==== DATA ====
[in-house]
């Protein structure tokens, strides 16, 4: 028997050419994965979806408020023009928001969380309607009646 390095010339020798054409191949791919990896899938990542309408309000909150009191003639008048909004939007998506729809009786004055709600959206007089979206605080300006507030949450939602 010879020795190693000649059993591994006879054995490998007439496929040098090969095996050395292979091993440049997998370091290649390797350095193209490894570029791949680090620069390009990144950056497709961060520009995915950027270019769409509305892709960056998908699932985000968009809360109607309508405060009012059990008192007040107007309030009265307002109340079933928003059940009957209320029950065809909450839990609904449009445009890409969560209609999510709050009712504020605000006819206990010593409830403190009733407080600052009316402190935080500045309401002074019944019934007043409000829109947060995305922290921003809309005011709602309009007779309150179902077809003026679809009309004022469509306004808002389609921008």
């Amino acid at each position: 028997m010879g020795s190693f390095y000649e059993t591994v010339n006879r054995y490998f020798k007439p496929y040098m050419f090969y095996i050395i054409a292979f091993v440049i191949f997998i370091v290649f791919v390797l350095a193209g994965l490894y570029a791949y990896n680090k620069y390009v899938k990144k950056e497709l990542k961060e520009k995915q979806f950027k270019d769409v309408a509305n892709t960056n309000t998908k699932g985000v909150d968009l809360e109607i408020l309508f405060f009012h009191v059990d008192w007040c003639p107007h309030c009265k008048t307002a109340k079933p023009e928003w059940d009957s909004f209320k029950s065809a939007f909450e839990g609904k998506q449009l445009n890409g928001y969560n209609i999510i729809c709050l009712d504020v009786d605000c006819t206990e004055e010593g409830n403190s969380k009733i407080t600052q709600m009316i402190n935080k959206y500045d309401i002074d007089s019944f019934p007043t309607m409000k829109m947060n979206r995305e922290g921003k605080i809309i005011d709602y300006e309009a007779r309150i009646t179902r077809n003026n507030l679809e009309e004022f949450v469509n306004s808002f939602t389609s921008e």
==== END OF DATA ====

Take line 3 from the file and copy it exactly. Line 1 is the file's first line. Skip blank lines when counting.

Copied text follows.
């Amino acid at each position: 028997m010879g020795s190693f390095y000649e059993t591994v010339n006879r054995y490998f020798k007439p496929y040098m050419f090969y095996i050395i054409a292979f091993v440049i191949f997998i370091v290649f791919v390797l350095a193209g994965l490894y570029a791949y990896n680090k620069y390009v899938k990144k950056e497709l990542k961060e520009k995915q979806f950027k270019d769409v309408a509305n892709t960056n309000t998908k699932g985000v909150d968009l809360e109607i408020l309508f405060f009012h009191v059990d008192w007040c003639p107007h309030c009265k008048t307002a109340k079933p023009e928003w059940d009957s909004f209320k029950s065809a939007f909450e839990g609904k998506q449009l445009n890409g928001y969560n209609i999510i729809c709050l009712d504020v009786d605000c006819t206990e004055e010593g409830n403190s969380k009733i407080t600052q709600m009316i402190n935080k959206y500045d309401i002074d007089s019944f019934p007043t309607m409000k829109m947060n979206r995305e922290g921003k605080i809309i005011d709602y300006e309009a007779r309150i009646t179902r077809n003026n507030l679809e009309e004022f949450v469509n306004s808002f939602t389609s921008e």